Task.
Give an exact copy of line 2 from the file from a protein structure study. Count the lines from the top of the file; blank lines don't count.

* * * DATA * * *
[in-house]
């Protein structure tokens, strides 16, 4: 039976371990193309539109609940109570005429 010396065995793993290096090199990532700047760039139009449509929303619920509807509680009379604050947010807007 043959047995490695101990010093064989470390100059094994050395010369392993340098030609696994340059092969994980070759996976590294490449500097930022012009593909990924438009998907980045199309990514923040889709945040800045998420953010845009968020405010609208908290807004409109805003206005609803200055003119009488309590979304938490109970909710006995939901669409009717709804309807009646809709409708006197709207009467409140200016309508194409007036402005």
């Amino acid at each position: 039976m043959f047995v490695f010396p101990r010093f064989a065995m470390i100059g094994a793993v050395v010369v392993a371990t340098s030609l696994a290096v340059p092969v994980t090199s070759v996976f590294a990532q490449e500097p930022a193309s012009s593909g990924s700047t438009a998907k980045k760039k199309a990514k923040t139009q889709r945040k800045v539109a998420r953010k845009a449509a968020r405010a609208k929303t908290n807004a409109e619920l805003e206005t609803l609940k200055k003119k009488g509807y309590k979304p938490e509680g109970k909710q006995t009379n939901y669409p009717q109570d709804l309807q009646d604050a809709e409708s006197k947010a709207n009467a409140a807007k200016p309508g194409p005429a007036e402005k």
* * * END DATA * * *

């Protein structure tokens, strides 16, 4: 039976371990193309539109609940109570005429 010396065995793993290096090199990532700047760039139009449509929303619920509807509680009379604050947010807007 043959047995490695101990010093064989470390100059094994050395010369392993340098030609696994340059092969994980070759996976590294490449500097930022012009593909990924438009998907980045199309990514923040889709945040800045998420953010845009968020405010609208908290807004409109805003206005609803200055003119009488309590979304938490109970909710006995939901669409009717709804309807009646809709409708006197709207009467409140200016309508194409007036402005």